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Employers Beware of “the WALL”
Employers Beware of “the WALL”

On August 8, 2023, pursuant to N.J.S.A. 34:1A-1.16, the New Jersey Department of Labor and Workforce Development (NJDOL) implemented a new tool intended to hold employers accountable for “failing to satisfy their outstanding liabilities to the State for violations of State wage, benefit and tax laws enforced by NJDOL.” This new tool is called the Workplace Accountability in Labor List (“the WALL”).

The WALL is a public list that includes the names of employers that have been found in violation of New Jersey State wage, benefit and tax laws and have outstanding liabilities to the NJDOL. Examples of outstanding liabilities include unpaid wages due to workers, unemployment insurance contributions due to the State, or workers’ compensation penalties. The NJDOL has stated that the outstanding liabilities of businesses included on the WALL will be under a “final order/judgment.” Final orders/judgments are issued when a business does not pay or successfully challenge an assessment levied against it by the NJDOL for failing to meet obligations under one of the laws intended to protect workers listed in N.J.S.A. 34:1A-1.11.

The WALL is now available for download on NJDOL’s website. The NJDOL has stated that it will update the list at least monthly.

Employers whose names appear on the WALL will be unable to contract with any State entity, including agencies, counties, local government bodies, or other subdivisions.

Below is additional information about the WALL:

  • Any “person” is subject to being placed on the WALL if they are found in violation of State wage, benefit and tax laws, and with outstanding liabilities to NJDOL. N.J.S.A. 34:1A-1.16 defines “person” as any natural person, company corporate officer or principal, firm, association, corporation, contractor, subcontractor, or other entity engaged in contracting.
  • In deciding to place a business on the WALL, NJDOL considers the following nine factors:
    • Record of previous violations;
    • Previous placement on the WALL;
    • Frequency of violations by the business discovered in previous or pending cases;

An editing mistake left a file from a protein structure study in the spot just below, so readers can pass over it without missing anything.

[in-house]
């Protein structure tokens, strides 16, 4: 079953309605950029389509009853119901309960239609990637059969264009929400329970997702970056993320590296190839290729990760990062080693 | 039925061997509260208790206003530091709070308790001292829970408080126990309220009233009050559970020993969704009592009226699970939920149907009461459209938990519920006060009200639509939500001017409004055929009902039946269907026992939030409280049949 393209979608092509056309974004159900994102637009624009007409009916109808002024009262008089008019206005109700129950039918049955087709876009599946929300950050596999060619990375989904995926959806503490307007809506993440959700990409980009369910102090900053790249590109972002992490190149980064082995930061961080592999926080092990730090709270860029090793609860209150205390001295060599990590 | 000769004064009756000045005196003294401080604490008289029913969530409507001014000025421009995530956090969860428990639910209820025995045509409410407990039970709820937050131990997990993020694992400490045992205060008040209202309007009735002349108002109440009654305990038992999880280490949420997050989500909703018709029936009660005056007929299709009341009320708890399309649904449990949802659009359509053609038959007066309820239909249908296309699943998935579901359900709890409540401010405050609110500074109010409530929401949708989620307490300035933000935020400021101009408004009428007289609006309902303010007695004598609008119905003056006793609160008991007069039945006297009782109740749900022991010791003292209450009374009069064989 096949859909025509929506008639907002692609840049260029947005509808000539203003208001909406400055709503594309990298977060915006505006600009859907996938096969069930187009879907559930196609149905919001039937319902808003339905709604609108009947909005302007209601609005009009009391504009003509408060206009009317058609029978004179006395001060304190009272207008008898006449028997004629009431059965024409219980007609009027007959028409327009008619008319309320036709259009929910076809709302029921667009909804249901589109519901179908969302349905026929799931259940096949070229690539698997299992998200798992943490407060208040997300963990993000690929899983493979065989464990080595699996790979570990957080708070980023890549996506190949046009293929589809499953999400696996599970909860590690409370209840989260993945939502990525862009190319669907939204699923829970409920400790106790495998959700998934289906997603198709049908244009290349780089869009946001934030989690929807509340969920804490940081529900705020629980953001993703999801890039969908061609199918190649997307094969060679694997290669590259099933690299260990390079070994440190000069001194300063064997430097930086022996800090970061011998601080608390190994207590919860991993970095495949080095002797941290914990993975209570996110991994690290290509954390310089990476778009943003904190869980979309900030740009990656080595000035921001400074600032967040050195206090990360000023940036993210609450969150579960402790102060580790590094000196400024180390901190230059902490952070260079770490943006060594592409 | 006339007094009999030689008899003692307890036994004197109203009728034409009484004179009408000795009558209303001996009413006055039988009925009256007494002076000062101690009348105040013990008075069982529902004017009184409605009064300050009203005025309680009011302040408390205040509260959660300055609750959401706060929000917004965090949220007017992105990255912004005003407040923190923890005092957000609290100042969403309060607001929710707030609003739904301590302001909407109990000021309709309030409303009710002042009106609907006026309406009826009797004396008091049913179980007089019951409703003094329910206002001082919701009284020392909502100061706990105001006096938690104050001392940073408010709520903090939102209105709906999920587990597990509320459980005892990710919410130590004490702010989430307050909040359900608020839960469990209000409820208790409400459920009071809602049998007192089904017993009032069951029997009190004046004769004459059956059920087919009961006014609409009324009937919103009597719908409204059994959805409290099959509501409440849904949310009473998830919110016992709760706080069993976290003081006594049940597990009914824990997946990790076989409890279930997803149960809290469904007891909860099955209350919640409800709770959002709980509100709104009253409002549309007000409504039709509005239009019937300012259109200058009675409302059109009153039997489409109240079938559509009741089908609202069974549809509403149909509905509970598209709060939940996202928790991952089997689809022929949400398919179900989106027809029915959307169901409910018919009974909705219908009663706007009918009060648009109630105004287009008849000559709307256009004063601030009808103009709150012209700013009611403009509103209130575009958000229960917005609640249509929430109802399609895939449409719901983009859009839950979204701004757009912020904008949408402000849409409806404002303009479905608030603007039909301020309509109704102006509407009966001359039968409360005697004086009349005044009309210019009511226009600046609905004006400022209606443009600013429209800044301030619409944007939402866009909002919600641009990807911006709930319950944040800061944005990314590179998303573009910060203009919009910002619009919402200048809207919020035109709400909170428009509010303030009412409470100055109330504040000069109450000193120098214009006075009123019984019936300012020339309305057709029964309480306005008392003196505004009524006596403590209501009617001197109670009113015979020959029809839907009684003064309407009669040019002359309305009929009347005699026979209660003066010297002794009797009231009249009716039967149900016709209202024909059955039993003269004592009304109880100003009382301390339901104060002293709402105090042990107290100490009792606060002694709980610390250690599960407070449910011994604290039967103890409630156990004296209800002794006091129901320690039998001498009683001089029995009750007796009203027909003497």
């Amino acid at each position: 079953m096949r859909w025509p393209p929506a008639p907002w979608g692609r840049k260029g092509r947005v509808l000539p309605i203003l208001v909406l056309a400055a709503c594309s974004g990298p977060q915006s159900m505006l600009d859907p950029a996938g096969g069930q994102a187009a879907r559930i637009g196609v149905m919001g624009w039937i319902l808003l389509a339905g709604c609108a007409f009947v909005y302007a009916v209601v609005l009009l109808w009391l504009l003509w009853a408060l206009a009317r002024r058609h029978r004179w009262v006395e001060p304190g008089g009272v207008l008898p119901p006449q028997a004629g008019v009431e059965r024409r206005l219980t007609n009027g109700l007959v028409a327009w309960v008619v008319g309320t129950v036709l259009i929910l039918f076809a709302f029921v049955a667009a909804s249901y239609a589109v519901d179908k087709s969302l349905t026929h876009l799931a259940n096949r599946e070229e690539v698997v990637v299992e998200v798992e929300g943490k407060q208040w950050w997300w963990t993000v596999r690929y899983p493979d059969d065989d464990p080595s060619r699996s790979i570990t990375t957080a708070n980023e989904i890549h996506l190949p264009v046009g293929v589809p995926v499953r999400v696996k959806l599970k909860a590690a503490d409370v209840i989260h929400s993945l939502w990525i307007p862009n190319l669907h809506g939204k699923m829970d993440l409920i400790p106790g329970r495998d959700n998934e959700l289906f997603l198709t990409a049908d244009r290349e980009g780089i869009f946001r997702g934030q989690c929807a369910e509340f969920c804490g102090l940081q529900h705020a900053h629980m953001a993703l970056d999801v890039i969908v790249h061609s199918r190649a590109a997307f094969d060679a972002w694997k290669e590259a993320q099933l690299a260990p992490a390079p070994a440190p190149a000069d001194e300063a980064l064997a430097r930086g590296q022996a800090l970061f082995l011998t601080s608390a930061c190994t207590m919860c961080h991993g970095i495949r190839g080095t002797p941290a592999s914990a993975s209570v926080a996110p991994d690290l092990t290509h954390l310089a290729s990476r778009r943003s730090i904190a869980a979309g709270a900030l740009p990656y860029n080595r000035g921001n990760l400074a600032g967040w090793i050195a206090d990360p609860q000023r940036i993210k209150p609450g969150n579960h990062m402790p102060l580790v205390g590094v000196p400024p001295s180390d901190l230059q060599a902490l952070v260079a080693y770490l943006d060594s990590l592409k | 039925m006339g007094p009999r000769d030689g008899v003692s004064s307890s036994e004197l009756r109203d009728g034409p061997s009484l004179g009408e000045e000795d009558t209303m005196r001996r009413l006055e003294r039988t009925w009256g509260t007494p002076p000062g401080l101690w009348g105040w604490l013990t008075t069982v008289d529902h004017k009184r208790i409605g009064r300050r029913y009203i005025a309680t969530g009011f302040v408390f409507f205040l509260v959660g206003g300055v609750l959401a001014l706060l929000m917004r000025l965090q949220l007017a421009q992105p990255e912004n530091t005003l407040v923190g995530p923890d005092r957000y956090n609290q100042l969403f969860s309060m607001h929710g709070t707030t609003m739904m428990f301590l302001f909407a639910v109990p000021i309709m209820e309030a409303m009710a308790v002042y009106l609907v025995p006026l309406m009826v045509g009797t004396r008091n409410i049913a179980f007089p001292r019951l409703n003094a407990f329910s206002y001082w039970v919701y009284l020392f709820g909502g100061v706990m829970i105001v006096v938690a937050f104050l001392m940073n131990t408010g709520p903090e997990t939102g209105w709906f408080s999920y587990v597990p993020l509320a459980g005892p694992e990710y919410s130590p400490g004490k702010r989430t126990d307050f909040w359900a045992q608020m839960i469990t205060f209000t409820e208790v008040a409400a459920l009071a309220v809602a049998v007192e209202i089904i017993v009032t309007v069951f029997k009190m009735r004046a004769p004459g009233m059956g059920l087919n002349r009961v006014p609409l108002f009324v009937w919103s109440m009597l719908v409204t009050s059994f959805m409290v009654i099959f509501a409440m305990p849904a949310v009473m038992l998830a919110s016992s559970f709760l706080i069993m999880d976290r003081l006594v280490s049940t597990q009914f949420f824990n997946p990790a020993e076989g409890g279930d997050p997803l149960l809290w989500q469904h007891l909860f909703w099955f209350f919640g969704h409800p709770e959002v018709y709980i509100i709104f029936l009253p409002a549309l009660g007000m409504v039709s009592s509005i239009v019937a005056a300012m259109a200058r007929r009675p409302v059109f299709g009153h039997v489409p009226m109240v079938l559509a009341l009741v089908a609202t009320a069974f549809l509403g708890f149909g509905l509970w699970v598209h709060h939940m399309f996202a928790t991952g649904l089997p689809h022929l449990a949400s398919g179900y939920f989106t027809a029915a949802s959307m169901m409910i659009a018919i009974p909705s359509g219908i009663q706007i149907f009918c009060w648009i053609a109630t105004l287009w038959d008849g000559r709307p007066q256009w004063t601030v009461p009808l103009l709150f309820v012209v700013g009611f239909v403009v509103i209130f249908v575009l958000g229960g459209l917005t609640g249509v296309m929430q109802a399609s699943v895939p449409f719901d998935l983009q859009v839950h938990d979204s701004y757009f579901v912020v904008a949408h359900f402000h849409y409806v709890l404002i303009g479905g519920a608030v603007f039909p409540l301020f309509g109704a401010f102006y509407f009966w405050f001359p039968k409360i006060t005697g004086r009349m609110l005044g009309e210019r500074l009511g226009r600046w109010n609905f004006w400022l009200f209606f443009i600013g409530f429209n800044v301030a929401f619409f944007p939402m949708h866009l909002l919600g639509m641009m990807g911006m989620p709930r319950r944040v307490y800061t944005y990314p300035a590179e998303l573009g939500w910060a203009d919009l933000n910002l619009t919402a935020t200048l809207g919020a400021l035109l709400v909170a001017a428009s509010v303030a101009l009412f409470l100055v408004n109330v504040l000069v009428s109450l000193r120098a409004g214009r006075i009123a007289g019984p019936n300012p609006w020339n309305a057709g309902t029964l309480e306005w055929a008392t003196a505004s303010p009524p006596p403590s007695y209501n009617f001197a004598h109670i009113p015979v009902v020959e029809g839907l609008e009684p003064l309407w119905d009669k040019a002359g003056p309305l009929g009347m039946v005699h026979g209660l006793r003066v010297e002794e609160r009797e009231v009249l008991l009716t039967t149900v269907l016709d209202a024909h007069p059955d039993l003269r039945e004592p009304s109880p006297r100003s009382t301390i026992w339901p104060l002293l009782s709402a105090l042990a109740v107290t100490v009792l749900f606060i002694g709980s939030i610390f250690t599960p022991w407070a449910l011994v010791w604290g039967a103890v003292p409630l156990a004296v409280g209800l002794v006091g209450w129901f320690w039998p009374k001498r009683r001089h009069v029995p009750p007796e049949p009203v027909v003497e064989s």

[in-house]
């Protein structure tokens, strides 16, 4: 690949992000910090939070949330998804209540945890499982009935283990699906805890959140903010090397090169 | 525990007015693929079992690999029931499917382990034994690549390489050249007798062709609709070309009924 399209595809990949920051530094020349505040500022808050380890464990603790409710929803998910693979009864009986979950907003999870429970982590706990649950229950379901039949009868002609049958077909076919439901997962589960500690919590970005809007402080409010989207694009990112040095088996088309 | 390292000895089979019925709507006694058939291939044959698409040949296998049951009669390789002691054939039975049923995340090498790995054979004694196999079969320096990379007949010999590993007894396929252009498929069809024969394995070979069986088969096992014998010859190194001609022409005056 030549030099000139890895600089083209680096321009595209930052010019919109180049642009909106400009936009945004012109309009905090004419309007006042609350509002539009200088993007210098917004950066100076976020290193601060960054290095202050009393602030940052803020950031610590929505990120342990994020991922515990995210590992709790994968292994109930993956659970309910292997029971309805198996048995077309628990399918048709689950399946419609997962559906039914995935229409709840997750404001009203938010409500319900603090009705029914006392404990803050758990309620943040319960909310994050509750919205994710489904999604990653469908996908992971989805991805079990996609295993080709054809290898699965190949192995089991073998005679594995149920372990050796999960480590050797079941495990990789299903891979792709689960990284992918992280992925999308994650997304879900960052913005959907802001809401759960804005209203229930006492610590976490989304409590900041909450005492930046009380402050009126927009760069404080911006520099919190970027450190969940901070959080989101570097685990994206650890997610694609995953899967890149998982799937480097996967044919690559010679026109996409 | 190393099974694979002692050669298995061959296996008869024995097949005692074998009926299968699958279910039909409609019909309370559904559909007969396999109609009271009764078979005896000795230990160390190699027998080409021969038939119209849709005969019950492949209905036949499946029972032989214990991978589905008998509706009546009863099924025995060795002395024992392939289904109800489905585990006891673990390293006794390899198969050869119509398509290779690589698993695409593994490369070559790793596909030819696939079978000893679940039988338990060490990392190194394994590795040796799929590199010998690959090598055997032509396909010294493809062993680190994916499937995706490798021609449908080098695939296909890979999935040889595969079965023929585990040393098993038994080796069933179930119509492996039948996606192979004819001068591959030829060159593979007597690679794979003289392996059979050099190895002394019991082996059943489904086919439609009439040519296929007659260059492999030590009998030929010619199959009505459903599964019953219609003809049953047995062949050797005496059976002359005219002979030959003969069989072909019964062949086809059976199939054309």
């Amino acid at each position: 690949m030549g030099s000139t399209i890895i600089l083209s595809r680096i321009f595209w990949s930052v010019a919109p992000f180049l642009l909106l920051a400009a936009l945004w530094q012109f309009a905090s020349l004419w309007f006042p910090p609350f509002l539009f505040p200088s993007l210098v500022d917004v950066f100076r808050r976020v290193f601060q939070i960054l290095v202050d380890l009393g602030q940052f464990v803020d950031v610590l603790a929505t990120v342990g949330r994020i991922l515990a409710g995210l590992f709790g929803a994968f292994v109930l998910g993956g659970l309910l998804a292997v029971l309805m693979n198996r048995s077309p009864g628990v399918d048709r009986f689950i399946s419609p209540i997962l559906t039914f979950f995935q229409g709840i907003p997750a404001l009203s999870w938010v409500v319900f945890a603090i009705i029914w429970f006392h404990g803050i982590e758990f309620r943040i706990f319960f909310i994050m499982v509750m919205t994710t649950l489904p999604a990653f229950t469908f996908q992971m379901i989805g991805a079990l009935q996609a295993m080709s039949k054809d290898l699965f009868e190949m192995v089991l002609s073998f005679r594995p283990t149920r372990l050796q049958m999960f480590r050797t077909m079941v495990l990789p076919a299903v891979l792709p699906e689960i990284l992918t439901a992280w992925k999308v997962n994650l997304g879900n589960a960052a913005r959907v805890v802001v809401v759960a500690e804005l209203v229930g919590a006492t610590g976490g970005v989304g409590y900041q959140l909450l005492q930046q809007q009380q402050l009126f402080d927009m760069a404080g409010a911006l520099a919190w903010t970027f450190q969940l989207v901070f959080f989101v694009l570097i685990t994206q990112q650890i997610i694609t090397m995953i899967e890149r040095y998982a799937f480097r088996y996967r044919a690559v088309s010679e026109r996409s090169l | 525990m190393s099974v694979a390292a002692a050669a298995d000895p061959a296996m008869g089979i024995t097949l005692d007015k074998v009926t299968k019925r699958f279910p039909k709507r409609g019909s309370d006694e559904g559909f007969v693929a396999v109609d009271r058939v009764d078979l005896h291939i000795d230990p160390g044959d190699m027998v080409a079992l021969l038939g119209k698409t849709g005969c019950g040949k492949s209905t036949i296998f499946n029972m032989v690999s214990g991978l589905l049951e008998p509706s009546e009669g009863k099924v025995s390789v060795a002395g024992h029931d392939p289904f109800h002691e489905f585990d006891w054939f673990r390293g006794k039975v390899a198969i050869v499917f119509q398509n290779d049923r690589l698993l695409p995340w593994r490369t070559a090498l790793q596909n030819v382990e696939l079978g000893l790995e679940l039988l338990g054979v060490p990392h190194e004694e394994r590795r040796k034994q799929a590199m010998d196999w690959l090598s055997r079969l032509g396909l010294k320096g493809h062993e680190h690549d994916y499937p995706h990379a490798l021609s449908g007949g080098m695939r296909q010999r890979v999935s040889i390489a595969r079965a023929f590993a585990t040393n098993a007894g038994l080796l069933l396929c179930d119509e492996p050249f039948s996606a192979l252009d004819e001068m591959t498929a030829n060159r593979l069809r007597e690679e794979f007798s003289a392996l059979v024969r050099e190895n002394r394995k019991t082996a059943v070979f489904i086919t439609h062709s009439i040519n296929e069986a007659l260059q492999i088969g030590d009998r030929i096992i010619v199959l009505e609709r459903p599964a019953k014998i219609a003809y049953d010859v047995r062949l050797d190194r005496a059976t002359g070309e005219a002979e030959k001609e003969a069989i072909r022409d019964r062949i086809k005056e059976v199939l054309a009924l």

• Significance or scale of the violations;
    • Failure to pay;
    • Failure to cooperate or respond to a request to produce records, forms, documents, or proof of payments;
    • Submission of falsified or altered records, forms, documents, or proof of payment;
    • Failure to provide goods or services; and
    • Failure to comply with contract specifications.
  • If NJDOL decides to place an employer on the WALL it must first issue a Notice of Intent informing the business that NJDOL will post the business’s name on the WALL 15 business days from the date that is listed on the top of the Notice.
  • If a business receives the Notice, the business can avoid being placed on the WALL if it pays all of its outstanding liabilities in full within 20 days of receiving the Notice. If a business cannot pay its liabilities within that time frame, the business’s name will be removed from the WALL only once full payment is received by NJDOL.
  • Businesses can challenge the decision to have its name placed on the WALL by requesting a hearing in writing within 20 days of receiving a Notice from NJDOL. Additional details on how to make the request and the overall process of challenging the decision can be found here.

The implementation of the WALL is consistent with Governor Murphy’s efforts to hold employers accountable to the State’s wage and hour laws. Connell Foley provides New Jersey companies with guidance to understand and comply with wage and hour obligations. Please feel free to reach out if you have any questions or concerns. 

  • Naomi  Gulama
    Associate

    Naomi Gulama is an associate in Connell Foley LLP’s Labor and Employment Group, where she represents employers in litigation and provides proactive employment law compliance counseling with federal, state, and local ...

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